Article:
Some more quick hits as we start to get some real data:
The best predictor of whether a Democratic incumbent would lose? The underlying partisanship of their district. Seems obvious, right? In all the post mortems, John Sides at TheMonkeyCage reminds us that fundamentals matter. Swing districts are the most likely candidates to flip. Because swing districts are found across the country Tuesday's GOP gains, as I noted yesterday, were not concentrated in any one region.
On the turnout front, there are some indications that the Latino vote mattered quite a bit, especially out west. The Democrats can perhaps thank Latino voters for keeping their Senate majority. As the GOP wave swept westward, it lost momentum by the time it hit Colorado, Nevada, and California--three states with large Latino populations. Nate Silver picks up on this from a polling perspective, showing how the polling in the states with the largest Latino populations tended to be the most off in terms of predicting winners. A few weeks back I attended a forum at the Center for American Progress on the Latino vote. I was going to do a post on it, but the event turned out to be kind of a dud. Some interesting takeaways though was a discussion on the difference between primarily English or Spanish speaking Latinos. Estimates are that about 40% of the Latino population is primarily Spanish speaking and that these voters tend to be more strongly Democratic than English speaking Latinos.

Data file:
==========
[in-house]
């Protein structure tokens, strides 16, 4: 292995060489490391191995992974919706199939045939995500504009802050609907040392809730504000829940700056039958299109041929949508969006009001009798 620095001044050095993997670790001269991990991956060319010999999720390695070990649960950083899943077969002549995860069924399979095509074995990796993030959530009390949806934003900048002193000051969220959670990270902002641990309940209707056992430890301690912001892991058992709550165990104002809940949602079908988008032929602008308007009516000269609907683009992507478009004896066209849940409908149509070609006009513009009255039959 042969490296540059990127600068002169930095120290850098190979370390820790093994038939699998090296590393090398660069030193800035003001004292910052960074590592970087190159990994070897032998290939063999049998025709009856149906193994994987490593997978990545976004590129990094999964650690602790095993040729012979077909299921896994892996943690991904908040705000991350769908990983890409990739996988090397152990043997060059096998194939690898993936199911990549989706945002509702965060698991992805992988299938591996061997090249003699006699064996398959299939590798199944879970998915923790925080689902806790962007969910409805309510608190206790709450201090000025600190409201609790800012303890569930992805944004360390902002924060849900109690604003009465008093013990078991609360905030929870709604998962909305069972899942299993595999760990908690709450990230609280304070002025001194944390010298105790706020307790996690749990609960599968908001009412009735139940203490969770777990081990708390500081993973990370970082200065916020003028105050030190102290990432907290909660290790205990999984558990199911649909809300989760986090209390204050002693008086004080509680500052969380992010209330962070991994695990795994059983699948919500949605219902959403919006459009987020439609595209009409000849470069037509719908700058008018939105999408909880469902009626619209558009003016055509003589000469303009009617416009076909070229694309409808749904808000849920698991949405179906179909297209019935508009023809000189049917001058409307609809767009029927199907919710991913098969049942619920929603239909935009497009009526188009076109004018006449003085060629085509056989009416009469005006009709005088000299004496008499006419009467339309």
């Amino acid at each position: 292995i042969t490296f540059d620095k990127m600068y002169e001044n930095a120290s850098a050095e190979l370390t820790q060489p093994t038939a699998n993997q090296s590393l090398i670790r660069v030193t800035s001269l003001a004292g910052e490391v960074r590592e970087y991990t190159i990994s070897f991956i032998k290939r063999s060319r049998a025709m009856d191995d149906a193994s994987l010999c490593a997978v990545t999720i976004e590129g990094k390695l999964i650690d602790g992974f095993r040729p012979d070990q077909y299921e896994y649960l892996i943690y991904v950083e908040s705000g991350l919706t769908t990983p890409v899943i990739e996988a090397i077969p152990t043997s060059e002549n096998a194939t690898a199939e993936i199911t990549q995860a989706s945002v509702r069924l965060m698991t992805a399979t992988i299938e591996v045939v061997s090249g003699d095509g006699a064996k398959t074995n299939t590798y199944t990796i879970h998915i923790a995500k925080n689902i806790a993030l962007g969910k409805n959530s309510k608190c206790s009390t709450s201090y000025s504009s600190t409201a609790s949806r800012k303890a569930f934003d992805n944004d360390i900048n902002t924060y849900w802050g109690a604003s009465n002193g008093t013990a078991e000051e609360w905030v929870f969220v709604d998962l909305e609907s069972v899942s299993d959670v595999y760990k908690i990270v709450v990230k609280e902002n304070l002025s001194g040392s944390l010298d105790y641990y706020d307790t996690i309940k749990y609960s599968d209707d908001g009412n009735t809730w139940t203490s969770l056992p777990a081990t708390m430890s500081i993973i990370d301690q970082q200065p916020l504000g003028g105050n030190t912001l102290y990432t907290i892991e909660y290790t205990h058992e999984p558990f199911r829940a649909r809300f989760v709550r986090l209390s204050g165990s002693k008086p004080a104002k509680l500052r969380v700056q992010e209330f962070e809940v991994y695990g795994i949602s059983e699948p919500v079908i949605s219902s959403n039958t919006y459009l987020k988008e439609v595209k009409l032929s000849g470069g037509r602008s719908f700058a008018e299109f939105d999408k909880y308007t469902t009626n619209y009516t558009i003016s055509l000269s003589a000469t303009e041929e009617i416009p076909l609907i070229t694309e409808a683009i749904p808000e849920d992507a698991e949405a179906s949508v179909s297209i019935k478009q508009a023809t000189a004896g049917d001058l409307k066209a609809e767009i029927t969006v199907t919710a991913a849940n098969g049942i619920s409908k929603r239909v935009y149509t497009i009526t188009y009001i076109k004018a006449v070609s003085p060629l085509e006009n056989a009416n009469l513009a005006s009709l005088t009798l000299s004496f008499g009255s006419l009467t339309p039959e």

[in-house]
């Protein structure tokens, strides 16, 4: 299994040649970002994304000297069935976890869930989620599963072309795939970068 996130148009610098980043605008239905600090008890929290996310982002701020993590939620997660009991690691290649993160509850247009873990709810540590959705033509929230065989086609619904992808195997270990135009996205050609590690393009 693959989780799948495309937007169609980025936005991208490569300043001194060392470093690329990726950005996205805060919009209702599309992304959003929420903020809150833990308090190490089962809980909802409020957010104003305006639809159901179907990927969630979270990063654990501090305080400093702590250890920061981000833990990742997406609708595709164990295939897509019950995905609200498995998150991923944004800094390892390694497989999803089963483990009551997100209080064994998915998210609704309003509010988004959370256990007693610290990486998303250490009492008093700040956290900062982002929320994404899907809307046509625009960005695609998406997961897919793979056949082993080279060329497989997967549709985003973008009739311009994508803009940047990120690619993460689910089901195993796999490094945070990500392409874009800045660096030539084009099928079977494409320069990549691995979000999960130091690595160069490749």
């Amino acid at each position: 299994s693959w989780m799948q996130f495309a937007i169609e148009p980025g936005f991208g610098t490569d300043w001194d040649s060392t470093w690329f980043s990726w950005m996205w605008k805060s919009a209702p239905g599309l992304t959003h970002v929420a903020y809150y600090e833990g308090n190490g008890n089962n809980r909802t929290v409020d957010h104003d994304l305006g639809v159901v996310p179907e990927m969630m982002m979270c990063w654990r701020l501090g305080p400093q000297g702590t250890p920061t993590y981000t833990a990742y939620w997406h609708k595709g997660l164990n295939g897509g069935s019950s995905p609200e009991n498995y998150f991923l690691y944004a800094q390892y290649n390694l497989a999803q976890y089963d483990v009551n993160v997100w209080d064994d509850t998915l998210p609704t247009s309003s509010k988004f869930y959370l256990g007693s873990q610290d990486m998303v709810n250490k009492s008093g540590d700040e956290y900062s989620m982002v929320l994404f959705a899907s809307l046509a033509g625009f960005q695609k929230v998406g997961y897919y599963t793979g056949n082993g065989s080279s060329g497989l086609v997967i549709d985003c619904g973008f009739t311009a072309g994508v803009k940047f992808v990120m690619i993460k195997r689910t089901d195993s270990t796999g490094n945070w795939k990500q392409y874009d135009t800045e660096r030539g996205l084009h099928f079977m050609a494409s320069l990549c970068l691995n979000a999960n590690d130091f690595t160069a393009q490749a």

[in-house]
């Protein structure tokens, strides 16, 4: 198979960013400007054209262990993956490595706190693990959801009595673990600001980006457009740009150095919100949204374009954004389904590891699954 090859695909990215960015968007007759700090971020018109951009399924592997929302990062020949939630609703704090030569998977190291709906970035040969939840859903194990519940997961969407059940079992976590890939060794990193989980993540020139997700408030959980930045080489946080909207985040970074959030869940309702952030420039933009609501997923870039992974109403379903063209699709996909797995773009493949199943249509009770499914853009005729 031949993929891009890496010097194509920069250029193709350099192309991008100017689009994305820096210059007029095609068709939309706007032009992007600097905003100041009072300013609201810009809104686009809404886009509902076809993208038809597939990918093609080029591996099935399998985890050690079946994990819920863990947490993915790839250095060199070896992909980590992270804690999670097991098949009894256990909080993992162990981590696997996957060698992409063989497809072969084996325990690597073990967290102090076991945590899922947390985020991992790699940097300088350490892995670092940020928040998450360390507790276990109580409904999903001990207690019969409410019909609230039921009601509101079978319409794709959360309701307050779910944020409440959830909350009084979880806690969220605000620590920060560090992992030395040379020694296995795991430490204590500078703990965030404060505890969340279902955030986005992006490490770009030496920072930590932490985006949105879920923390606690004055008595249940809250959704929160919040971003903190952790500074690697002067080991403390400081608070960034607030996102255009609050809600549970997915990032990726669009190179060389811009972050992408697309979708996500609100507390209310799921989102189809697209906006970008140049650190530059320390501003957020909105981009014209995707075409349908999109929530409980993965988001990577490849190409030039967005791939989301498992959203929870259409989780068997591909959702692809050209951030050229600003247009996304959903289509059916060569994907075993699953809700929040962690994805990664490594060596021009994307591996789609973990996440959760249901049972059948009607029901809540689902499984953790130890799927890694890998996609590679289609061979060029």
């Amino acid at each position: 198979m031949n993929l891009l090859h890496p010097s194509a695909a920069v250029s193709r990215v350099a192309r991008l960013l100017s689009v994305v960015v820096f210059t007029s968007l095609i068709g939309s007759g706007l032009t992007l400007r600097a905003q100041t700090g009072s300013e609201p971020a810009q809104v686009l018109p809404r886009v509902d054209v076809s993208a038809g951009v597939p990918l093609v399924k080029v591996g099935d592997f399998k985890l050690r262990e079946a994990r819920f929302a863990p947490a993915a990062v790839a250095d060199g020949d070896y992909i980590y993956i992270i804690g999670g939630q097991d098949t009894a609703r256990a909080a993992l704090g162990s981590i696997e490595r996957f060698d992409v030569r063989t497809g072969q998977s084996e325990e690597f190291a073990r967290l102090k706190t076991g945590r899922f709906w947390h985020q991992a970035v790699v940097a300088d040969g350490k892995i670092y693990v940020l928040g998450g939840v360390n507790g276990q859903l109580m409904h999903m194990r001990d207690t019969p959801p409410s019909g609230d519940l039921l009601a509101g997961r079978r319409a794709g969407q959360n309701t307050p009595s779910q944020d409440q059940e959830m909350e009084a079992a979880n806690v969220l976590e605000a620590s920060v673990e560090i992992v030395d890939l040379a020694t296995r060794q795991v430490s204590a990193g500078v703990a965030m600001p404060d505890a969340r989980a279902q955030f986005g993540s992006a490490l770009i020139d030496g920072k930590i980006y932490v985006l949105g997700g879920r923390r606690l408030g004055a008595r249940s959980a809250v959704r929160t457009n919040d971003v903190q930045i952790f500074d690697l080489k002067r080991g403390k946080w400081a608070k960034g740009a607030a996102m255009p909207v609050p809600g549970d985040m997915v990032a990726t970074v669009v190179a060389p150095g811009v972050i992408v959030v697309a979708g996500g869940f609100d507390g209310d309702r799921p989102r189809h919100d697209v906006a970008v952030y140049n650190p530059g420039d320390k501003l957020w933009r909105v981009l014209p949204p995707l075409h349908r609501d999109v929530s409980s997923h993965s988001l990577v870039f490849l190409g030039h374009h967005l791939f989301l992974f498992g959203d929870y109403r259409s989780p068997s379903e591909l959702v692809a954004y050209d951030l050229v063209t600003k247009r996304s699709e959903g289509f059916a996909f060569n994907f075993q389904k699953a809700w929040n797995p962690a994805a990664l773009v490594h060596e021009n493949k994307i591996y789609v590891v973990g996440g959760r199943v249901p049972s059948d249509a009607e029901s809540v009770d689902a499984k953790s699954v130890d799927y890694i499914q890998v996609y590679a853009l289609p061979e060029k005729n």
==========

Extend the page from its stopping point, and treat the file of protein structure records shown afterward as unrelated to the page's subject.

On the redistricting front, two states approved provisions to eliminate the gerrymandering of districts and take the process out of the hands of state legislators. Moving in the direction of a state like Iowa, California and Florida will seek a redistricting process based solely on population numbers and geographical contiguity. California and Florida are two of the most gerrymandered states in the country.
I'm going to have more to say about Wisconsin as we move forward, but suffice it to say, the results were staggering when compared to 2008. Whereas President Obama outperformed his national average in the Badger State during the presidential race, Tuesday so a massive reversal of Wisconsin's recent voting trends. Going into Tuesday, Wisconsin had 2 Democratic Senators, a 5/3 advantage for Dems. in the House delegation, a Democratic governor, and Democratic majorities in both houses of the State Legislature. After Tuesday: Split Senate delegation, 5/3 Republican advantage in the House delegation, a Republican governor, and Republican majorities in both state houses. An absolute wipeout. This article in today's Milwaukee Journal Sentinel gives an excellent rundown of what happened at the top of the ballot, including an emphasis on turnout. While turnout was high overall and constant in the big Democratic counties of Milwaukee and Dane, it surged in the suburbs surrounding Milwaukee (Ozaukee, Waukesha, and Washington), propelling Ron Johnson and Scott Walker to victory. Not only that, but as the below maps show, their vote totals, down to the county level were virtually identical.